Your comments that your ’13 year old dresses like a skank’ and is ‘Princess Bitchface’ are judgements. So apparently you’re just like me! I’m sure many of us look back at how we dressed at that age and shudder. My kids are still young enough that I can control what they wear by not allowing particular clothing items into our home. One clothing choice that we avoid is army gear. When my son was born a family friend gave him a complete army fatigue outfit and it made me uncomfortable. Why is a baby being dressed to kill? It made me rethink how I see the world. Is it necessary to have children surrounded by images of violence? Army clothing as mainstream wear grew out of a culture that viewed fighting as fun, exciting and cool. Do my kids play fight? Absolutely! And I don’t step in either! They can learn negotiation skills, strength and how to lose (I have written a magazine article about the power of play fighting). But I draw the line at letting my kids think that going to war and fighting is fun. It is not fun. People get hurt. We have friends and family with military backgrounds and they also agree with my view that having young children wear army clothing sends kids the wrong message about war. I’d rather my kids grow up with the message that they have a responsibility to be peace keepers.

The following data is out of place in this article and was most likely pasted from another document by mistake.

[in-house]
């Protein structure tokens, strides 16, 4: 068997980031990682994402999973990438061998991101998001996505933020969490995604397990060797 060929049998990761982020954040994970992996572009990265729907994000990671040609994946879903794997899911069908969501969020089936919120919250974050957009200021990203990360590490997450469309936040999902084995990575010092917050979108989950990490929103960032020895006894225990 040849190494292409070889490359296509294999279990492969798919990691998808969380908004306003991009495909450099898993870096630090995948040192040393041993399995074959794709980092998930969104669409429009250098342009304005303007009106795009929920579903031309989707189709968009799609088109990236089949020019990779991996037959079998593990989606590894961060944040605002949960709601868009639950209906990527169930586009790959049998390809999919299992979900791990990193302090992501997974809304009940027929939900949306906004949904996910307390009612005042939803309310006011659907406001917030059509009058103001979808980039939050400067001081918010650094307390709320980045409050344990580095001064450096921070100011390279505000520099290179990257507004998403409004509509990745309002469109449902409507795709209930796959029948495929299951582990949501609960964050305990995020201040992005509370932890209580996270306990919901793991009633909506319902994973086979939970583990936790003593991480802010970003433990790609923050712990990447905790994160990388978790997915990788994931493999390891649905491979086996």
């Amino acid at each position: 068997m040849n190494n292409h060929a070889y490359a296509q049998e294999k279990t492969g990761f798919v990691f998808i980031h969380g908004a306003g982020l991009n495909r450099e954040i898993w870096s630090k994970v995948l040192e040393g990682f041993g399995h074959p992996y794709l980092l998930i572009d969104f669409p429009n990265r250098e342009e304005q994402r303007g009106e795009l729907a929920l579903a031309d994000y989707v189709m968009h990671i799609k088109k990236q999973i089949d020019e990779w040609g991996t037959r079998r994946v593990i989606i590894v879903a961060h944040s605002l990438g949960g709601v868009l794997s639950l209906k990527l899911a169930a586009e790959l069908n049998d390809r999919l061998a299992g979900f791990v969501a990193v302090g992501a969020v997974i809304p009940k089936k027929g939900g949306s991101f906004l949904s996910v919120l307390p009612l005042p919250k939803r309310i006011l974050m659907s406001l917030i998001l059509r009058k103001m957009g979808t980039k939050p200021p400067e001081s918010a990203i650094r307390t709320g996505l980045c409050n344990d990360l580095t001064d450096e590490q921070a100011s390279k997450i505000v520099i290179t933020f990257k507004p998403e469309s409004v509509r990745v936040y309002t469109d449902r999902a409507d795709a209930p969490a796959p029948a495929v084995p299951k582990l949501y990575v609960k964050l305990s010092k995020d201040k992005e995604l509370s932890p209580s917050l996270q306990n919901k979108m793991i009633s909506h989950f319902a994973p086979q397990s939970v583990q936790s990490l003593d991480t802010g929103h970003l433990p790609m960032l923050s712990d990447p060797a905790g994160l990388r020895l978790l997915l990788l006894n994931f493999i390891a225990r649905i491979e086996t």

You say that most free range parents discuss things with their kids before they let them do things but you refused to talk with your 7 year old about condoms when he was asking about them. 7 may seem young to discuss condoms but there are kids who haven’t reached puberty yet with an STI.

  191. Jenn May 18, 2012 at 2:50 am #